Got Plans: Advice from the Going Out Guide

Sep 05, 2013

Every Thursday, the Going Out Guide staff discusses concerts, happy hours, cheap date ideas, weekend getaways, new exhibits and other ways to have fun in the Washington D.C. area.

Hi everyone. If you thought things slowed down in the final weeks of summer, think again: Bar Charley, the new affordable cocktail lounge from the owners of El Chucho and Jackie's, opens tonight. Dacha, a Shaw beer garden that sells $14 boots of German brews, opened last night, as did the giant RedRocks Pizza on H Street. The second branch of El Centro opens tomorrow in the former Third Edition. And Tiki nights are going strong, including half-price drinks at Jack Rose tonight from 5 to 10 p.m. 

We'll talk about these new spots, or whatever else you want, for the next hour. Let's go.

Hi GOGs. What's the real story with the closing of the Reef? Did the city take their liquor license? I thought they won the right to stay open after the stabbing. I really liked their rooftop. Do you know what's going to replace it?

This is a complicated story, honestly. As you note, the Reef won permission to reopen after the stabbing of a patron by beefing up its security. But there were other factors at play, including increased insurance, the cost of the security, and the looming threat of losing a very valuable liquor license.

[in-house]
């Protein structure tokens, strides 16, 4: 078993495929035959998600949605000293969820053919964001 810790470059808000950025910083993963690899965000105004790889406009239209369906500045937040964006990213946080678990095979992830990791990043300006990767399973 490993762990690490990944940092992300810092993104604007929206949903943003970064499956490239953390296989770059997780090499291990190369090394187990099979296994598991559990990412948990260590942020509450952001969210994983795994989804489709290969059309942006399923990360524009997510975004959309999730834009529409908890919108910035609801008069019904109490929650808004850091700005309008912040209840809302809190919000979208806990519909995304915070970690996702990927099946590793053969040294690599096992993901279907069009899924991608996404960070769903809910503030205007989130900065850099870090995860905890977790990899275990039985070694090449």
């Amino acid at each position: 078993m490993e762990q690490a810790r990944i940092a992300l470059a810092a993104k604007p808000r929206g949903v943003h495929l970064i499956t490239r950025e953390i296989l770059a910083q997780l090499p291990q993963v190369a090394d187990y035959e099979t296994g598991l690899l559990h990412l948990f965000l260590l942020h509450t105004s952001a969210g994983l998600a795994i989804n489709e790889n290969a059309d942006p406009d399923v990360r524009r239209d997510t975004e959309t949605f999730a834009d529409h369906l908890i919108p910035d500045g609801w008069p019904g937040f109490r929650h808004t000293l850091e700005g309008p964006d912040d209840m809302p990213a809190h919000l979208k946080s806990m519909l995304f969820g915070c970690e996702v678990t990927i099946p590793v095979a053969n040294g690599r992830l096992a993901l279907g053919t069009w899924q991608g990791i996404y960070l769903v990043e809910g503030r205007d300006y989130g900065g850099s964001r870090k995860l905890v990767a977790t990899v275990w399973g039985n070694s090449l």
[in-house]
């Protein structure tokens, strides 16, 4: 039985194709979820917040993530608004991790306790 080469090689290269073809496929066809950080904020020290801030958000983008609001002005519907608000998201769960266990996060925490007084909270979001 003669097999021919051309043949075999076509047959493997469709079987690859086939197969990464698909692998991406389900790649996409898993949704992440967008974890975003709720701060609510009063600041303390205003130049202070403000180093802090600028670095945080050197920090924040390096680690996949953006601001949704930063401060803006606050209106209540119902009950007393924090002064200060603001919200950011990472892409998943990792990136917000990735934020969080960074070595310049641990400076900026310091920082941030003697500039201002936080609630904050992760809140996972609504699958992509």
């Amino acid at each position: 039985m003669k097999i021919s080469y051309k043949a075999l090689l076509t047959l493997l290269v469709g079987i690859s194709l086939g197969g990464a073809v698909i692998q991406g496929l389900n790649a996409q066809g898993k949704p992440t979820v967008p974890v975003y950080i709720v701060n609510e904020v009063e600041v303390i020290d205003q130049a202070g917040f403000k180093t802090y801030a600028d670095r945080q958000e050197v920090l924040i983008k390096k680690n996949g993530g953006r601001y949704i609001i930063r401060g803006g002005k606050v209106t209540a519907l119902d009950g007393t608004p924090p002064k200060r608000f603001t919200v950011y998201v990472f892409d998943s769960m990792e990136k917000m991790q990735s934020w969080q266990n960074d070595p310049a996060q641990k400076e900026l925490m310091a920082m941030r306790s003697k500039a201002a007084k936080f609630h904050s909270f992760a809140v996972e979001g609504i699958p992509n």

What really killed the Reef was not the stabbing, as serious as that incident was, but a pattern of violations. After going from April 2002 to August 2012 with no violations from the police or ABRA, the Reef got busted for serving a minor in August and serving after hours in May, and had pending hearings for an assault in the bar in June, and then the stabbing in August. That's not a good track record. If the Reef would have been found at fault for the stabbing and the assault, they probably would have had their liquor license revoked. The Reef had a Tavern license, which means it didn't have to sell as much food as a restaurant. Tavern licenses are now strictly limited in Adams Morgan, and the building would be worth a lot less without it. It made sense for the owners of the Reef to get out now.